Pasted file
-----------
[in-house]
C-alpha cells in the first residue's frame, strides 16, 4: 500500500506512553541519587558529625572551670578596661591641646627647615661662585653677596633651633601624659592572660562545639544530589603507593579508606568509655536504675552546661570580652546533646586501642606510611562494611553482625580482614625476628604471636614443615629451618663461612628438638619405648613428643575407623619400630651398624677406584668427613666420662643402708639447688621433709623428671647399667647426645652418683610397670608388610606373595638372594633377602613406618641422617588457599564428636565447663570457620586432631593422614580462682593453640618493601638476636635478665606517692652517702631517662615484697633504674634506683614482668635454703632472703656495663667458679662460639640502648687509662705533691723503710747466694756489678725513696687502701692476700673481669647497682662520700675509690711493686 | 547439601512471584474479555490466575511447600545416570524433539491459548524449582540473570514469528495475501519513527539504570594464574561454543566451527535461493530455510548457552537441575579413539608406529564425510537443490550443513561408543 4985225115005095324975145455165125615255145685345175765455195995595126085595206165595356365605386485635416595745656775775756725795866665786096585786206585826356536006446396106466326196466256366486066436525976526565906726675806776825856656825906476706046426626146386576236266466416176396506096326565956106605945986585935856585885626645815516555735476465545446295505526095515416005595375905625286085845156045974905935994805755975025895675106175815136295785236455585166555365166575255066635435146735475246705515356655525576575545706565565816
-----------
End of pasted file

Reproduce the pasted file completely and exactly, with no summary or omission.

[in-house]
C-alpha cells in the first residue's frame, strides 16, 4: 500500500506512553541519587558529625572551670578596661591641646627647615661662585653677596633651633601624659592572660562545639544530589603507593579508606568509655536504675552546661570580652546533646586501642606510611562494611553482625580482614625476628604471636614443615629451618663461612628438638619405648613428643575407623619400630651398624677406584668427613666420662643402708639447688621433709623428671647399667647426645652418683610397670608388610606373595638372594633377602613406618641422617588457599564428636565447663570457620586432631593422614580462682593453640618493601638476636635478665606517692652517702631517662615484697633504674634506683614482668635454703632472703656495663667458679662460639640502648687509662705533691723503710747466694756489678725513696687502701692476700673481669647497682662520700675509690711493686 | 547439601512471584474479555490466575511447600545416570524433539491459548524449582540473570514469528495475501519513527539504570594464574561454543566451527535461493530455510548457552537441575579413539608406529564425510537443490550443513561408543 4985225115005095324975145455165125615255145685345175765455195995595126085595206165595356365605386485635416595745656775775756725795866665786096585786206585826356536006446396106466326196466256366486066436525976526565906726675806776825856656825906476706046426626146386576236266466416176396506096326565956106605945986585935856585885626645815516555735476465545446295505526095515416005595375905625286085845156045974905935994805755975025895675106175815136295785236455585166555365166575255066635435146735475246705515356655525576575545706565565816